they were getting before without breaking the law. On the whole,
following consumer trends has been the best bet for any industry, so it would follow that doing the same here would be profitable.

This may already be under way thanks to the upcoming Open Manga website,
where artists can bypass the publisher and directly post their work
online and get a share of the ad revenue. It’s not existing publishers
doing it, but it often takes a third party to make content
holders come around; the record labels needed iTunes, the movie and
video industry needed needed YouTube, books needed the Kindle and
Amazon.com and manga and comics may need Open Manga. However, one thing all of those distribution methods also have is the lack of needing an intermediary publisher beyond the website/service.

In fact, plenty of artists already
make quite a living by giving away JPEGs online. Which brings us to
scenario two, wherein the publishers and the pirates end up very
unhappy, and very poor. Dozens of webcomic
artists have already quit their day jobs (some of whom haven’t
had them for over a decade now), and some of those comics, like Penny-Arcade and OverCompensating, have been so successful they now employ
multiple people and even provide retail services for other artists. It makes plenty of sense too: for years,
indie bands have been supporting themselves less with records and
more with t-shirts and advertising royalties, so why shouldn’t comics also be
able to sell shirts and ads? YouTube is turning spazzes into
celebs with merch lines at Hot Topic, let alone all the great independent sketch comedy and TV shows that are selling shirts and DVDs via their YouTube fame.

In short, option 2 is artists supporting
themselves by directly releasing material to the internet and selling
ad space and merch, while publishers and pirates are left as relics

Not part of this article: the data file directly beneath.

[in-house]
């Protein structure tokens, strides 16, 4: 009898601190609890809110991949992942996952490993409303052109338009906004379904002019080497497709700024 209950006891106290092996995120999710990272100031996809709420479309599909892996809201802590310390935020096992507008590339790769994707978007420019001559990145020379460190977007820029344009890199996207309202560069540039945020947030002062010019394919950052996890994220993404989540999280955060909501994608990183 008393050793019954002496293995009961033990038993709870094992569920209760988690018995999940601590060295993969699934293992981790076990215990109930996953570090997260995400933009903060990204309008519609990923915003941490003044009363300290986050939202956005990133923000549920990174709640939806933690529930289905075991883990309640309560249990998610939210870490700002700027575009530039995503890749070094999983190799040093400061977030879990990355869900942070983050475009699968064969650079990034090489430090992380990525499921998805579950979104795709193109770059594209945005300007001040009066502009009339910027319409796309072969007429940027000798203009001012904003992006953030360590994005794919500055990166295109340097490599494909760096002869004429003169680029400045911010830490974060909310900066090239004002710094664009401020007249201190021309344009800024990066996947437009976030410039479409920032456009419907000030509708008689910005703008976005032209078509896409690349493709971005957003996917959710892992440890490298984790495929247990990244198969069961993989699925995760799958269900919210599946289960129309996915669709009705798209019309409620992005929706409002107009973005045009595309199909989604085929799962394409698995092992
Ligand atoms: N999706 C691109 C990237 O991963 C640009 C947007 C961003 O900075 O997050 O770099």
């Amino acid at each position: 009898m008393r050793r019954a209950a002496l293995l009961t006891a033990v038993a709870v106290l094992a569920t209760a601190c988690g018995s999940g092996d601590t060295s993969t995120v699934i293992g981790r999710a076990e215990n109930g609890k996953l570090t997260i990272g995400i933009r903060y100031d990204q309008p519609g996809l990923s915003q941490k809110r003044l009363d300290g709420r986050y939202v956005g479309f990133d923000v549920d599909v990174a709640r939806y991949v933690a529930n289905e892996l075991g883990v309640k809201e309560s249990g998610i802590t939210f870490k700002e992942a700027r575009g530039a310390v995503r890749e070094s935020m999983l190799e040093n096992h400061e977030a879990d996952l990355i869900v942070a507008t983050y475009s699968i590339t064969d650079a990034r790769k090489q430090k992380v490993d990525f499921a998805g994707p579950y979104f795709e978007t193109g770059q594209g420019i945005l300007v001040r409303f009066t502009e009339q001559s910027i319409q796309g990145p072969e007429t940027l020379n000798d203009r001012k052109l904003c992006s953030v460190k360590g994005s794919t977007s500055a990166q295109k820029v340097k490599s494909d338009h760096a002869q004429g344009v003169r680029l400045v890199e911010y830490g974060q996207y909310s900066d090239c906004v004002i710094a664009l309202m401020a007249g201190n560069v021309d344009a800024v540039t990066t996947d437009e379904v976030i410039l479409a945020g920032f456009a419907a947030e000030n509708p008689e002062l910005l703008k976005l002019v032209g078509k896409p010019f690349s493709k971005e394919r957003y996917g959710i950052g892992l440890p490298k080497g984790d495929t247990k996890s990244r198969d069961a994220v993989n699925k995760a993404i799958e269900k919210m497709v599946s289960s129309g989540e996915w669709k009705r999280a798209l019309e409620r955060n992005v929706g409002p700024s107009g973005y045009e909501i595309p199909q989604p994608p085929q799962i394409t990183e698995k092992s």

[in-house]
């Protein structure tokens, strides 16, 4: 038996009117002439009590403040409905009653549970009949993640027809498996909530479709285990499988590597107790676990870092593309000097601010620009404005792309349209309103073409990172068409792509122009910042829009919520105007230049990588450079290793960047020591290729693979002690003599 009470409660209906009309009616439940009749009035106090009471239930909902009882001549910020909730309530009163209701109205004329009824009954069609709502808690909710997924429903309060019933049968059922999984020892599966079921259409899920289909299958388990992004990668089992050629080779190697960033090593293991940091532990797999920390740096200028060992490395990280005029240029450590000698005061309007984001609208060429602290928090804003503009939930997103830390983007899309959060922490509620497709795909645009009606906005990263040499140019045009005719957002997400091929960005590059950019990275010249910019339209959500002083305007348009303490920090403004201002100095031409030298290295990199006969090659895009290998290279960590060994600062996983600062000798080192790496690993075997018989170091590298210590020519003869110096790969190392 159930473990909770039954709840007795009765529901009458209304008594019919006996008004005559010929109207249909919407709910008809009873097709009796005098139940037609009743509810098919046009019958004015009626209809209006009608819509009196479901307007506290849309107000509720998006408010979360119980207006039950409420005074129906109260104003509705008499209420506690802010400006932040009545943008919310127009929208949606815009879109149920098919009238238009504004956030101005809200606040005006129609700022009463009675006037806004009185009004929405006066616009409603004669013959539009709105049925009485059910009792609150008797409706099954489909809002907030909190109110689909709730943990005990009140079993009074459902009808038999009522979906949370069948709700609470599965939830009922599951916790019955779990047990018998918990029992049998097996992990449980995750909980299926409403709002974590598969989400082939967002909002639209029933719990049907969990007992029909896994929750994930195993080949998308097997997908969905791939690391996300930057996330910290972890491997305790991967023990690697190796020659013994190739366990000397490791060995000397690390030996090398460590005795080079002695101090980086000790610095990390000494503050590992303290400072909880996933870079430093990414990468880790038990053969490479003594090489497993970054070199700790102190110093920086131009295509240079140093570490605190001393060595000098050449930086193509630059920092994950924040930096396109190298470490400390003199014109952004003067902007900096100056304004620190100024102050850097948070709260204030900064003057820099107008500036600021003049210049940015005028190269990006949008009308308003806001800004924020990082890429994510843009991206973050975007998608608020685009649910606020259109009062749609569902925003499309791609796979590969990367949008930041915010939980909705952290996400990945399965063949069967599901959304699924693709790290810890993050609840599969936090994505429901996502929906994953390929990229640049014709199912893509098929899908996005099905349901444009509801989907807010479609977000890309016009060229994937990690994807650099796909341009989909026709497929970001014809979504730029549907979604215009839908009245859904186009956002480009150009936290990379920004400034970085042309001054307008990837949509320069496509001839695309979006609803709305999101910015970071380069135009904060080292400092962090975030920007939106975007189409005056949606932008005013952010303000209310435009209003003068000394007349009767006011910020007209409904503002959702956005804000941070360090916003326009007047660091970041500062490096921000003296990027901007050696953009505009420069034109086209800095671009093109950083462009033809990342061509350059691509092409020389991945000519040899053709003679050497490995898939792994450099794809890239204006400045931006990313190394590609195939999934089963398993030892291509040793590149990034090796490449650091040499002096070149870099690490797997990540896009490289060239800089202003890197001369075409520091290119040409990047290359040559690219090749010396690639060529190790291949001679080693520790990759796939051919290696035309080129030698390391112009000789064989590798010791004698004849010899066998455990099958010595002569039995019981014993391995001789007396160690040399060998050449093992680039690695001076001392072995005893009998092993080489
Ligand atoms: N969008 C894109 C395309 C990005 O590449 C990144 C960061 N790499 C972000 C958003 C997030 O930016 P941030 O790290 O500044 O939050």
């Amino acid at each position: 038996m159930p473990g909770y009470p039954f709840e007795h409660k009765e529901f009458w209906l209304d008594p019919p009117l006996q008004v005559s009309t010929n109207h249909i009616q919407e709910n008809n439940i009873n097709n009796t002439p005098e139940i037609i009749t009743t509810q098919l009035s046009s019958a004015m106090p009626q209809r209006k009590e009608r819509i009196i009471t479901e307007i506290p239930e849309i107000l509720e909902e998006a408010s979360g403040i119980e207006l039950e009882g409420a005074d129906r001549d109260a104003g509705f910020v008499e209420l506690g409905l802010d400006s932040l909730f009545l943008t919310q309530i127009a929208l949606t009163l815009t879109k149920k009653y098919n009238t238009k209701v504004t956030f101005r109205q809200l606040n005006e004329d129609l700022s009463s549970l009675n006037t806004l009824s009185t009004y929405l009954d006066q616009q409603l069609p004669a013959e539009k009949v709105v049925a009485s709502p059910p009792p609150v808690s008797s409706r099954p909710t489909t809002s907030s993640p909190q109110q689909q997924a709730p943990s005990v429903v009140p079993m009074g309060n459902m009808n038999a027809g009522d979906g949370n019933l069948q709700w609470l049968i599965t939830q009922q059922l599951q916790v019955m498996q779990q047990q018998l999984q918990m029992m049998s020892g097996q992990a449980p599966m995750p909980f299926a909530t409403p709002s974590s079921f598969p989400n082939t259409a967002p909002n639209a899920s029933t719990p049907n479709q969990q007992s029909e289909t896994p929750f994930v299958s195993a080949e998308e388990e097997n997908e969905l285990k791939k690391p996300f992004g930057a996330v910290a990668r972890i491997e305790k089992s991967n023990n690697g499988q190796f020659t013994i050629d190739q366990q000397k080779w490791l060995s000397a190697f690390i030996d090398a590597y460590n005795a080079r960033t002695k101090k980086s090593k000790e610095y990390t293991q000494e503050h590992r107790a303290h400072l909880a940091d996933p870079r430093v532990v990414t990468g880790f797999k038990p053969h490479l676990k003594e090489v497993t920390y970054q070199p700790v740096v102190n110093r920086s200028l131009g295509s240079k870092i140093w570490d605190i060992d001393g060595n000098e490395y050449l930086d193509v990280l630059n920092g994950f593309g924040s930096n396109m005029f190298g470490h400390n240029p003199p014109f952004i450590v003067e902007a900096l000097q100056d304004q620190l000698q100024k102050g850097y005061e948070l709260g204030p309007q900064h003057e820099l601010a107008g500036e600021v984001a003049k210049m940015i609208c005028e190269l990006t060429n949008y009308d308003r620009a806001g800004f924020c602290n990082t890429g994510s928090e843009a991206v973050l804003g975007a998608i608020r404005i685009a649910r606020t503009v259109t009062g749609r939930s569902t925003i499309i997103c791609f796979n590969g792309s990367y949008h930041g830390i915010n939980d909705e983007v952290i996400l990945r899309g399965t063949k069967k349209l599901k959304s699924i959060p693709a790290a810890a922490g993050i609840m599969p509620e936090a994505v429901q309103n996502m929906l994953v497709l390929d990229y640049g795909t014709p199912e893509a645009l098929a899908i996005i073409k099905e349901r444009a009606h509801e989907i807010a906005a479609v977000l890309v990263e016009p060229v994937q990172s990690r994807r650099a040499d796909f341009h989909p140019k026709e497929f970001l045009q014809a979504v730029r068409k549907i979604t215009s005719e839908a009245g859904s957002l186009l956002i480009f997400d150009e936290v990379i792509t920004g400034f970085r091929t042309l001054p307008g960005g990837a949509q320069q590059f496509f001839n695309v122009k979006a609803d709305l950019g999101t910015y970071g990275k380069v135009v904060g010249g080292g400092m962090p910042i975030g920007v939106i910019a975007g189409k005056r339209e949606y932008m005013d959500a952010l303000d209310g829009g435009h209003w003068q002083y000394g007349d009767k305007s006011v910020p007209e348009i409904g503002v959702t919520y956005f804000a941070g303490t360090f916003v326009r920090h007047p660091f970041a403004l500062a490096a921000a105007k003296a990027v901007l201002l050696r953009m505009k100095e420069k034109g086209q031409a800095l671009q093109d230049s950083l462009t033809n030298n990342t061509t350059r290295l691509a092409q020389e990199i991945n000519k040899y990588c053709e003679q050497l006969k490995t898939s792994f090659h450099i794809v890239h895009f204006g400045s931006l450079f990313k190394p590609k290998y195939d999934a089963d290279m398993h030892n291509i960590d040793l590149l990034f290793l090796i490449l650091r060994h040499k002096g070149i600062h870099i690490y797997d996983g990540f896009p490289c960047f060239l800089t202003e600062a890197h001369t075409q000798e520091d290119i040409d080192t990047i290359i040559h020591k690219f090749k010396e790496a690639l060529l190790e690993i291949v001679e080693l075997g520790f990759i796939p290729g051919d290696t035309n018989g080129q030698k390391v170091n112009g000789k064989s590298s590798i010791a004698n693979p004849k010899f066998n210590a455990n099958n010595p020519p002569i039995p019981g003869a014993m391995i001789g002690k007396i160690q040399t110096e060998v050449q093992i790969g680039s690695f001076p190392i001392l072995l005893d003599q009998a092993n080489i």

of a different era. After all, you don’t need a publisher if you’ve
already got an audience, and there is no point to pirating a
free comic. The most that you, the reader, will do in
subverting the artist is jam all of your favorite comics into an RSS
reader so you can read the updates easier, and you can bet the RSS
feed will stream the ads in anyway. Even if you ad-block them,
you’ll probably still buy a shirt or a sticker or a poster, and with
that you’ve at least done something to put the artists in the black on the pittance of bandwidth you
use.

This is why I initially didn’t bother
to mention the drop in sales that the comic and manga publishers
would love to pin solely on the fans dropping purchases for piracy,
in spite of that fact that there is a very clear possibility it’s
more about the recession and the lack of variety for older fans to
grow into. It
really doesn’t matter how the publishers’ sales are doing or how
much money the pirates are making. If the comics don’t go online then the
artists will, with increasing and devastating frequency, self-publish
online either through their own websites or co-ops. Then the best the publisher will get is a license to print
the hard copy after the fact. What the pirates do, at most, is accelerate the rate at which creators bail from and avoid publishers.

Certainly, many manga-ka are lucky to
pay the rent while Mike and Jerry from Penny-Arcade have homes in the
heart of Seattle bought at the peak of the property bubble and have a number of full-time
employees including two graphic designers, a webmaster and a talented
MBA. Given that, as much as it’d be great for the publishers to take the first option, the second is probably the best for the artists.

As a fan, just sit back and watch. There’s not a lot you can do, especially if it really is the recession or variety issues keeping you from supporting the industry. You can’t buy what you literally cannot afford, and you can’t buy what they aren’t publishing.

Both are issues that are going to change in your favor, one way or the other.

Though. I guess you could maybe file a few complaints with advertisers at piracy sites. Just for kicks.